Go for greens
One Austin T-shirt slogan describes the Texas town as an "island of blue in a sea of red," a nod to its political leanings. But look at their dinner plates and you'll see plenty of green: People here are more likely than people in any other city in the U.S. to eat at least five servings of fruits and vegetables daily. Fresh produce is part of the culture: Whole Foods started in Austin more than 30 years ago as a small neighborhood grocery. Today, their flagship store in downtown Austin is 80,000 square feet. The city is overrun with food co-ops, farmer's markets, and organic restaurants. Not a fan of vegetables? We guarantee you'll like at least one of the 30 recipes in Mark Bittman's Carnivore's Guide to Vegetables.
Virginia Beach, VA
With 38 miles of shoreline and a 9,200-acre nature refuge, Virginia Beach is a haven for stress-free, active living. The two are connected, of course: Research shows that just 5 minutes of outdoor activity can improve feelings of well being. Your move: Have a walking meeting for your next one-on-one.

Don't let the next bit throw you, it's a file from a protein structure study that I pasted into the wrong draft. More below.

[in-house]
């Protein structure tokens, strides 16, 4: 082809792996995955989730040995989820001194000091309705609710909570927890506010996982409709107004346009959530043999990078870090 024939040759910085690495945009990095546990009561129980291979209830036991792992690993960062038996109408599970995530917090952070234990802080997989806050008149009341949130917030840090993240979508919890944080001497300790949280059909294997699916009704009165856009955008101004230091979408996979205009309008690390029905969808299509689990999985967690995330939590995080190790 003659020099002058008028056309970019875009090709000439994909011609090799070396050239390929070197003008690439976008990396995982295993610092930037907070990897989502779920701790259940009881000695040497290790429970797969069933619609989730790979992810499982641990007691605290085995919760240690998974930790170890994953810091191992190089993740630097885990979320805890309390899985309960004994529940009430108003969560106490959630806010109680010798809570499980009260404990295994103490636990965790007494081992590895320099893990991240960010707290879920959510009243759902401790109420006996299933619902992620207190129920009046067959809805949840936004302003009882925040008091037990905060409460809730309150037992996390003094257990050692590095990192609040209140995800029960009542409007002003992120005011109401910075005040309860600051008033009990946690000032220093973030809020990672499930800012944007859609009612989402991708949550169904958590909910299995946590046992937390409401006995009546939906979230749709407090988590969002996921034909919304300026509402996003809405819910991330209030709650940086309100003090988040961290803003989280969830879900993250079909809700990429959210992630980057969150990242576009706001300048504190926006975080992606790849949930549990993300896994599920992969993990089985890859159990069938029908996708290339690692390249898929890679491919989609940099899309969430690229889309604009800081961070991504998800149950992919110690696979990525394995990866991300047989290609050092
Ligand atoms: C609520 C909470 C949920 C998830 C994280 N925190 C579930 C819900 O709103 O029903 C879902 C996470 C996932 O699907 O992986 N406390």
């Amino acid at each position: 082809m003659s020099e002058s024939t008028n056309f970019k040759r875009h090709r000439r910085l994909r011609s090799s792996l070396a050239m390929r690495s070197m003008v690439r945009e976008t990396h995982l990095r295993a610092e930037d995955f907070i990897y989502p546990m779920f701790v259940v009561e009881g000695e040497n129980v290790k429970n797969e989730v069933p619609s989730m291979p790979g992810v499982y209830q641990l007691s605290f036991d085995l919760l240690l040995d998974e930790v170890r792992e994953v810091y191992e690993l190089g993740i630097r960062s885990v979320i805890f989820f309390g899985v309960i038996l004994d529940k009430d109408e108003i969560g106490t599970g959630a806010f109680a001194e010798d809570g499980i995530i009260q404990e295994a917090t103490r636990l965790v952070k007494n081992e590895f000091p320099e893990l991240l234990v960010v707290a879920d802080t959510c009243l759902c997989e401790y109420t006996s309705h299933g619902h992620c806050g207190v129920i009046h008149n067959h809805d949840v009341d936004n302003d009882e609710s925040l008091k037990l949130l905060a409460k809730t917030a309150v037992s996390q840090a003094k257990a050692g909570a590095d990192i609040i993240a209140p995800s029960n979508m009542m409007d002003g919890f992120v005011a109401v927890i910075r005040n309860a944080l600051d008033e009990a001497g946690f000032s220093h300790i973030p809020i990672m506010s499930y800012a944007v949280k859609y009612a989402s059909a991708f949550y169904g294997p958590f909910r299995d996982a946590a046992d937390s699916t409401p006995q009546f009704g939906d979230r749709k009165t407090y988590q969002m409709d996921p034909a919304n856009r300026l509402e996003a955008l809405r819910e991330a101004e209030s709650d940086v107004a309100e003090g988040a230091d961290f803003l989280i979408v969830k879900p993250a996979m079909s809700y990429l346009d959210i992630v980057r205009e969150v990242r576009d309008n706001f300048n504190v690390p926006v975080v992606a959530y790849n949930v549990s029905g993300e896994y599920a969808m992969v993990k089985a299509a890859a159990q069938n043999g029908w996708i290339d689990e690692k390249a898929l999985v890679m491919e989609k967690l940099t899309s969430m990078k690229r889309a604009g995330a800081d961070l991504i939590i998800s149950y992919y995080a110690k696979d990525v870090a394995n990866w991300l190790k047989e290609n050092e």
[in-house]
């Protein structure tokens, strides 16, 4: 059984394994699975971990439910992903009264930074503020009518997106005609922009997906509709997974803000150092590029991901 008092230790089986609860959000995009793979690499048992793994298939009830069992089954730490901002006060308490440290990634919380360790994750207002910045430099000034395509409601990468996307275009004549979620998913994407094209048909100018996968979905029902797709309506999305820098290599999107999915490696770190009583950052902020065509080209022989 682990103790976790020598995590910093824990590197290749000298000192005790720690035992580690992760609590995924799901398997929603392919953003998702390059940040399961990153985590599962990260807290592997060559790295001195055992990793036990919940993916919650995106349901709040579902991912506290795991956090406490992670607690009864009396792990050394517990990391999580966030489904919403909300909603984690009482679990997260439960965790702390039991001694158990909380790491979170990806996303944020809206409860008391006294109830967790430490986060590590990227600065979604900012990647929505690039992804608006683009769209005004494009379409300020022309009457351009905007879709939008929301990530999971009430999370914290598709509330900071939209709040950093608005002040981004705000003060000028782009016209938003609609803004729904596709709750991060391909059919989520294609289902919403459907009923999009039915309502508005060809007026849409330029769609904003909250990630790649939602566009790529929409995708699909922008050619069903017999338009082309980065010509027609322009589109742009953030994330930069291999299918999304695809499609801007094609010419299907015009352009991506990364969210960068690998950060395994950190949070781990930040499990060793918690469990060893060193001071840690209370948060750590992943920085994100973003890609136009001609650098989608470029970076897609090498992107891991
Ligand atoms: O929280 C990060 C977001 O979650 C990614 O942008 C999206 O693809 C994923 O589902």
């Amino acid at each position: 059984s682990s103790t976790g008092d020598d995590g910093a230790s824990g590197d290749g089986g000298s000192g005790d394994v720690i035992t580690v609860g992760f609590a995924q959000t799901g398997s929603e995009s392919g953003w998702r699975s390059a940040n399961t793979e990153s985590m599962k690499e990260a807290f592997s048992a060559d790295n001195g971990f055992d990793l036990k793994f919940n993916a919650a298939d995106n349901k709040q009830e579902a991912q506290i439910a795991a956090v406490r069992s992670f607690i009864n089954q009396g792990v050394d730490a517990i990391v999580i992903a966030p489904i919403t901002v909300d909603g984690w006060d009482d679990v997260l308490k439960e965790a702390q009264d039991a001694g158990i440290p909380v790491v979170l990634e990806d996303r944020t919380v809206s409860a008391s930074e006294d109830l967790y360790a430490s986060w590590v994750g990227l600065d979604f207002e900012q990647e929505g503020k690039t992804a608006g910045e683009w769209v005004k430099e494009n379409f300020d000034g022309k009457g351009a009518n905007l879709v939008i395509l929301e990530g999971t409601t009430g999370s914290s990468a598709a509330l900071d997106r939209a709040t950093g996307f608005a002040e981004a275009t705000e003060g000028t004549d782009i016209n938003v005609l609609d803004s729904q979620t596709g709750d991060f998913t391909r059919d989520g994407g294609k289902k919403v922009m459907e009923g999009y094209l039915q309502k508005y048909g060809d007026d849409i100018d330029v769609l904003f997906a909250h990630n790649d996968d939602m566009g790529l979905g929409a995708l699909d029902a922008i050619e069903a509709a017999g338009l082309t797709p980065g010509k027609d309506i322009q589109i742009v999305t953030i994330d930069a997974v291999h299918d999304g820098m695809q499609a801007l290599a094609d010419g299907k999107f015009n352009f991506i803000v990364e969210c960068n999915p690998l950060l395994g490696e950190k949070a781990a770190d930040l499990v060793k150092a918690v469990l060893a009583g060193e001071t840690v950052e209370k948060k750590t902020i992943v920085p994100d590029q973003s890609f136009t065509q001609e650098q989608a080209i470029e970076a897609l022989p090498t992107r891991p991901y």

Related: The Incredible 82-Day Speed Shred
Learn for life
Six in 10 Seattle adults have a Bachelor's degree or higher -- the highest ratio of any large city in the United States. Credit an intellectual employment base -- Boeing, Microsoft, the University of Washington and Amazon, to name a few. An unintended side effect of all that brainpower: Better health. Men with the most education live a full 12.9 years longer than the least-educated men, according to an August 2012 study in Health Affairs. "Education exerts its direct beneficial effects on health through the adoption of healthier lifestyles, better ability to cope with stress, and more effective management of chronic diseases," the study's authors write. But you don't need an expensive piece of paper to live until you're 90. Just follow these 50 Simple Ways to Add Years to Your Life.
Fight cancer to the finish